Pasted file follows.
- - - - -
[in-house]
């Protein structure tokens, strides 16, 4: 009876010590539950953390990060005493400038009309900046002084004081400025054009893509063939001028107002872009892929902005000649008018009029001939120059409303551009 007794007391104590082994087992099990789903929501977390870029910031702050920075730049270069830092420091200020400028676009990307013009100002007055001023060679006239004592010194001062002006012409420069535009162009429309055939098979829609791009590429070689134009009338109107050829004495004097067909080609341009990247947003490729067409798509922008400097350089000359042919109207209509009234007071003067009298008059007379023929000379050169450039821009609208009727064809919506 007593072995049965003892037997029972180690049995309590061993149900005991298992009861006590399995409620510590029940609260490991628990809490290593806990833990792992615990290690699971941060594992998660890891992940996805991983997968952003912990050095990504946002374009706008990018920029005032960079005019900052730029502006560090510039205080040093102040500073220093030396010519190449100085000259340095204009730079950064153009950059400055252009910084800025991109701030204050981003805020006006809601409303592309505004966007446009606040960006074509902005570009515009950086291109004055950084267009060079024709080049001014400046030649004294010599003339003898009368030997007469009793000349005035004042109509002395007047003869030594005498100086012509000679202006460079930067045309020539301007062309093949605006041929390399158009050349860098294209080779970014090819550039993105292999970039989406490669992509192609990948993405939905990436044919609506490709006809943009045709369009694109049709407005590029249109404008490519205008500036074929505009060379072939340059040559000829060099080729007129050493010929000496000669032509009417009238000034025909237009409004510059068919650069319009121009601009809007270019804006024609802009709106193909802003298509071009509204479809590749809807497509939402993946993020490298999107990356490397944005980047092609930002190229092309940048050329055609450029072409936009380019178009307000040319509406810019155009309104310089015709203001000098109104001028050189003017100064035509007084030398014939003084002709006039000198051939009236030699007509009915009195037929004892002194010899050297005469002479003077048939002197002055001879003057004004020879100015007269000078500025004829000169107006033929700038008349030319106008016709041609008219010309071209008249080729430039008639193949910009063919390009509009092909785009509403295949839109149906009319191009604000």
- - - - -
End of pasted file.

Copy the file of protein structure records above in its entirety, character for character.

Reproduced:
[in-house]
């Protein structure tokens, strides 16, 4: 009876010590539950953390990060005493400038009309900046002084004081400025054009893509063939001028107002872009892929902005000649008018009029001939120059409303551009 007794007391104590082994087992099990789903929501977390870029910031702050920075730049270069830092420091200020400028676009990307013009100002007055001023060679006239004592010194001062002006012409420069535009162009429309055939098979829609791009590429070689134009009338109107050829004495004097067909080609341009990247947003490729067409798509922008400097350089000359042919109207209509009234007071003067009298008059007379023929000379050169450039821009609208009727064809919506 007593072995049965003892037997029972180690049995309590061993149900005991298992009861006590399995409620510590029940609260490991628990809490290593806990833990792992615990290690699971941060594992998660890891992940996805991983997968952003912990050095990504946002374009706008990018920029005032960079005019900052730029502006560090510039205080040093102040500073220093030396010519190449100085000259340095204009730079950064153009950059400055252009910084800025991109701030204050981003805020006006809601409303592309505004966007446009606040960006074509902005570009515009950086291109004055950084267009060079024709080049001014400046030649004294010599003339003898009368030997007469009793000349005035004042109509002395007047003869030594005498100086012509000679202006460079930067045309020539301007062309093949605006041929390399158009050349860098294209080779970014090819550039993105292999970039989406490669992509192609990948993405939905990436044919609506490709006809943009045709369009694109049709407005590029249109404008490519205008500036074929505009060379072939340059040559000829060099080729007129050493010929000496000669032509009417009238000034025909237009409004510059068919650069319009121009601009809007270019804006024609802009709106193909802003298509071009509204479809590749809807497509939402993946993020490298999107990356490397944005980047092609930002190229092309940048050329055609450029072409936009380019178009307000040319509406810019155009309104310089015709203001000098109104001028050189003017100064035509007084030398014939003084002709006039000198051939009236030699007509009915009195037929004892002194010899050297005469002479003077048939002197002055001879003057004004020879100015007269000078500025004829000169107006033929700038008349030319106008016709041609008219010309071209008249080729430039008639193949910009063919390009509009092909785009509403295949839109149906009319191009604000």